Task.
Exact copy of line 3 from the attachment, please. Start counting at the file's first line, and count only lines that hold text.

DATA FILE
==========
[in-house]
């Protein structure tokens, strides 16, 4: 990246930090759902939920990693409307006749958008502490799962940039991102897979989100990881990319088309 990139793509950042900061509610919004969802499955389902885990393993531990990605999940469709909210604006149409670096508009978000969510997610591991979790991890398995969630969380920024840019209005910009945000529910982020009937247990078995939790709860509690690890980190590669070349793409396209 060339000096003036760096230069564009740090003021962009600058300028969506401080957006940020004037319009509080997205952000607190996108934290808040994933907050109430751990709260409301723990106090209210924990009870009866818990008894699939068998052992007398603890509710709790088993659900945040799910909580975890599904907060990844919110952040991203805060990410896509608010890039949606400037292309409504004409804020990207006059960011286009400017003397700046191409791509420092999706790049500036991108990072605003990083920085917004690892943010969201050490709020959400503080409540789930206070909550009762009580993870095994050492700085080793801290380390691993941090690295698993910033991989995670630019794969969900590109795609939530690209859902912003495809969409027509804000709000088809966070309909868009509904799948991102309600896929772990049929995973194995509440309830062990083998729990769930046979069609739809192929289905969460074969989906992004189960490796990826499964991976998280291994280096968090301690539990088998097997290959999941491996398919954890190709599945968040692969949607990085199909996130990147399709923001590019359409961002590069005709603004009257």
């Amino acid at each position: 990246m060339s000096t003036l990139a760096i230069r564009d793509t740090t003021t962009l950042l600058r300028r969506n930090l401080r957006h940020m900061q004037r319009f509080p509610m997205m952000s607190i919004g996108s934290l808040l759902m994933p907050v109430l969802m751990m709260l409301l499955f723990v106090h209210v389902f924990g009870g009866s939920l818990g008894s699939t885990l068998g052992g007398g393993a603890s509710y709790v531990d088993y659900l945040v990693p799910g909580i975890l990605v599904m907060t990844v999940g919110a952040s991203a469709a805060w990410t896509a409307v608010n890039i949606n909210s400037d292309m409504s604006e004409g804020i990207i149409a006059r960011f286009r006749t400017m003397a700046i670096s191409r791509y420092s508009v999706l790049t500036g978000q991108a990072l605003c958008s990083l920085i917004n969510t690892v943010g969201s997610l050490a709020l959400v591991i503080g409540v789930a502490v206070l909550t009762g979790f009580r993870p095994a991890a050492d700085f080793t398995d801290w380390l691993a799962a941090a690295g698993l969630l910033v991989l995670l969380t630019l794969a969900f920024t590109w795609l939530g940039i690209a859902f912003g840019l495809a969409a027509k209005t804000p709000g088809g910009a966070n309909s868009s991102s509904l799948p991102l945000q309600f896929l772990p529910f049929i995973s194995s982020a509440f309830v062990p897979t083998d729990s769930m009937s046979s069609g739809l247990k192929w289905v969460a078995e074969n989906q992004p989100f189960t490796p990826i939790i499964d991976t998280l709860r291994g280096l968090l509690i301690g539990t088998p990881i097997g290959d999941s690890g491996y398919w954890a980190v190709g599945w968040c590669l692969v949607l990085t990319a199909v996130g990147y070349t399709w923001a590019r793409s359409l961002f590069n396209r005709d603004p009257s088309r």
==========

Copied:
């Amino acid at each position: 990246m060339s000096t003036l990139a760096i230069r564009d793509t740090t003021t962009l950042l600058r300028r969506n930090l401080r957006h940020m900061q004037r319009f509080p509610m997205m952000s607190i919004g996108s934290l808040l759902m994933p907050v109430l969802m751990m709260l409301l499955f723990v106090h209210v389902f924990g009870g009866s939920l818990g008894s699939t885990l068998g052992g007398g393993a603890s509710y709790v531990d088993y659900l945040v990693p799910g909580i975890l990605v599904m907060t990844v999940g919110a952040s991203a469709a805060w990410t896509a409307v608010n890039i949606n909210s400037d292309m409504s604006e004409g804020i990207i149409a006059r960011f286009r006749t400017m003397a700046i670096s191409r791509y420092s508009v999706l790049t500036g978000q991108a990072l605003c958008s990083l920085i917004n969510t690892v943010g969201s997610l050490a709020l959400v591991i503080g409540v789930a502490v206070l909550t009762g979790f009580r993870p095994a991890a050492d700085f080793t398995d801290w380390l691993a799962a941090a690295g698993l969630l910033v991989l995670l969380t630019l794969a969900f920024t590109w795609l939530g940039i690209a859902f912003g840019l495809a969409a027509k209005t804000p709000g088809g910009a966070n309909s868009s991102s509904l799948p991102l945000q309600f896929l772990p529910f049929i995973s194995s982020a509440f309830v062990p897979t083998d729990s769930m009937s046979s069609g739809l247990k192929w289905v969460a078995e074969n989906q992004p989100f189960t490796p990826i939790i499964d991976t998280l709860r291994g280096l968090l509690i301690g539990t088998p990881i097997g290959d999941s690890g491996y398919w954890a980190v190709g599945w968040c590669l692969v949607l990085t990319a199909v996130g990147y070349t399709w923001a590019r793409s359409l961002f590069n396209r005709d603004p009257s088309r």